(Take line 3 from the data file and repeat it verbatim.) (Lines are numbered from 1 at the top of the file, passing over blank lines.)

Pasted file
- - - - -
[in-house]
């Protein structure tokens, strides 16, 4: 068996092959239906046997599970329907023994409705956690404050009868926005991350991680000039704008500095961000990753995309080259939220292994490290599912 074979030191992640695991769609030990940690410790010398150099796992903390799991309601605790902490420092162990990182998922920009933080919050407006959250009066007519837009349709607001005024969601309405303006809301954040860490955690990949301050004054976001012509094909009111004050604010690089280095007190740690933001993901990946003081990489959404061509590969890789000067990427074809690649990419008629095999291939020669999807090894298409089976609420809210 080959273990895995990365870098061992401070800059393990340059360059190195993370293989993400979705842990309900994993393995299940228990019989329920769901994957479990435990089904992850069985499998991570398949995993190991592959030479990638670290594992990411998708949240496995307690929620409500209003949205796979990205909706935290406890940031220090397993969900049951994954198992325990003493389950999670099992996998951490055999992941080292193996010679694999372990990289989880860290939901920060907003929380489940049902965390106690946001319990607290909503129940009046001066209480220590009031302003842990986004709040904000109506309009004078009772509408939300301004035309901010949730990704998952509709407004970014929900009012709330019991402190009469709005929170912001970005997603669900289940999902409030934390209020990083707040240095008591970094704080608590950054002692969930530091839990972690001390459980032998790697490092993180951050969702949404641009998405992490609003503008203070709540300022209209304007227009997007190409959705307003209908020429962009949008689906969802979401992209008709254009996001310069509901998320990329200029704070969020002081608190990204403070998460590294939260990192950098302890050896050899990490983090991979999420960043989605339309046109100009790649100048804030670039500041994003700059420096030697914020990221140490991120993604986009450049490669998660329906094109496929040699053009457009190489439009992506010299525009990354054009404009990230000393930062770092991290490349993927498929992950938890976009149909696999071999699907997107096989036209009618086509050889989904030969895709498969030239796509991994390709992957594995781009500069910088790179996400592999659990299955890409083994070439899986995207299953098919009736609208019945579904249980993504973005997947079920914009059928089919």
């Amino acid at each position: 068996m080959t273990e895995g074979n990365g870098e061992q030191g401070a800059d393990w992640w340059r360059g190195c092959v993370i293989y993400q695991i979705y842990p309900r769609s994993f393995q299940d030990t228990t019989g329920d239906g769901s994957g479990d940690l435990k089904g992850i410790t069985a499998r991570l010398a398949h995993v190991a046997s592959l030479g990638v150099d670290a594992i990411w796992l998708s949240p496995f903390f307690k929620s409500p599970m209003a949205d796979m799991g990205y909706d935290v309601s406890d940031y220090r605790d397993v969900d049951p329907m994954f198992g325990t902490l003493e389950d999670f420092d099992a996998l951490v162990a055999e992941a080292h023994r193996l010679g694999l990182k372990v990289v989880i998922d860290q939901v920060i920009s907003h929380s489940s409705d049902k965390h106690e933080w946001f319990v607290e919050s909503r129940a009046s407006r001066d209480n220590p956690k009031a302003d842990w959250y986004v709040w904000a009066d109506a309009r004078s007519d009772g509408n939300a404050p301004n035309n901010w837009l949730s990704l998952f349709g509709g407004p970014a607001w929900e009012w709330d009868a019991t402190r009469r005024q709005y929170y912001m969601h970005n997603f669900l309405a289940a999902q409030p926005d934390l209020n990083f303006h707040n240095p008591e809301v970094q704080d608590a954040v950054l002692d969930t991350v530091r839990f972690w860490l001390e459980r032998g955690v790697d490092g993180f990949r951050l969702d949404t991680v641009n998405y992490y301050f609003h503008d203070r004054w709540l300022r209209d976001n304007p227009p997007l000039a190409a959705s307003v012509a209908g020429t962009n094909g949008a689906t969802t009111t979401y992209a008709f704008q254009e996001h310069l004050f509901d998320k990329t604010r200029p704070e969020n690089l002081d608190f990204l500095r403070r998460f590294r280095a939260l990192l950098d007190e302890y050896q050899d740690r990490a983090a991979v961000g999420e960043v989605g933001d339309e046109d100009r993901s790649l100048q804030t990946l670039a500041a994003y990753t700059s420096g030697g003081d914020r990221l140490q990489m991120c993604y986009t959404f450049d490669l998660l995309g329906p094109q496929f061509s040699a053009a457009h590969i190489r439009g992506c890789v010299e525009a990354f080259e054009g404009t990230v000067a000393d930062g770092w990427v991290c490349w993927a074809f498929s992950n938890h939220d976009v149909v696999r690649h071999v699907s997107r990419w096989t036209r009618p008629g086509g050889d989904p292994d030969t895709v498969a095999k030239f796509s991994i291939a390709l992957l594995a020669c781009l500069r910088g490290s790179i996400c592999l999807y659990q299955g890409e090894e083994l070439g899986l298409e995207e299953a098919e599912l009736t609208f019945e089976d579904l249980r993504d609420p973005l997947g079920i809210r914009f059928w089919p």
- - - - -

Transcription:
């Amino acid at each position: 068996m080959t273990e895995g074979n990365g870098e061992q030191g401070a800059d393990w992640w340059r360059g190195c092959v993370i293989y993400q695991i979705y842990p309900r769609s994993f393995q299940d030990t228990t019989g329920d239906g769901s994957g479990d940690l435990k089904g992850i410790t069985a499998r991570l010398a398949h995993v190991a046997s592959l030479g990638v150099d670290a594992i990411w796992l998708s949240p496995f903390f307690k929620s409500p599970m209003a949205d796979m799991g990205y909706d935290v309601s406890d940031y220090r605790d397993v969900d049951p329907m994954f198992g325990t902490l003493e389950d999670f420092d099992a996998l951490v162990a055999e992941a080292h023994r193996l010679g694999l990182k372990v990289v989880i998922d860290q939901v920060i920009s907003h929380s489940s409705d049902k965390h106690e933080w946001f319990v607290e919050s909503r129940a009046s407006r001066d209480n220590p956690k009031a302003d842990w959250y986004v709040w904000a009066d109506a309009r004078s007519d009772g509408n939300a404050p301004n035309n901010w837009l949730s990704l998952f349709g509709g407004p970014a607001w929900e009012w709330d009868a019991t402190r009469r005024q709005y929170y912001m969601h970005n997603f669900l309405a289940a999902q409030p926005d934390l209020n990083f303006h707040n240095p008591e809301v970094q704080d608590a954040v950054l002692d969930t991350v530091r839990f972690w860490l001390e459980r032998g955690v790697d490092g993180f990949r951050l969702d949404t991680v641009n998405y992490y301050f609003h503008d203070r004054w709540l300022r209209d976001n304007p227009p997007l000039a190409a959705s307003v012509a209908g020429t962009n094909g949008a689906t969802t009111t979401y992209a008709f704008q254009e996001h310069l004050f509901d998320k990329t604010r200029p704070e969020n690089l002081d608190f990204l500095r403070r998460f590294r280095a939260l990192l950098d007190e302890y050896q050899d740690r990490a983090a991979v961000g999420e960043v989605g933001d339309e046109d100009r993901s790649l100048q804030t990946l670039a500041a994003y990753t700059s420096g030697g003081d914020r990221l140490q990489m991120c993604y986009t959404f450049d490669l998660l995309g329906p094109q496929f061509s040699a053009a457009h590969i190489r439009g992506c890789v010299e525009a990354f080259e054009g404009t990230v000067a000393d930062g770092w990427v991290c490349w993927a074809f498929s992950n938890h939220d976009v149909v696999r690649h071999v699907s997107r990419w096989t036209r009618p008629g086509g050889d989904p292994d030969t895709v498969a095999k030239f796509s991994i291939a390709l992957l594995a020669c781009l500069r910088g490290s790179i996400c592999l999807y659990q299955g890409e090894e083994l070439g899986l298409e995207e299953a098919e599912l009736t609208f019945e089976d579904l249980r993504d609420p973005l997947g079920i809210r914009f059928w089919p």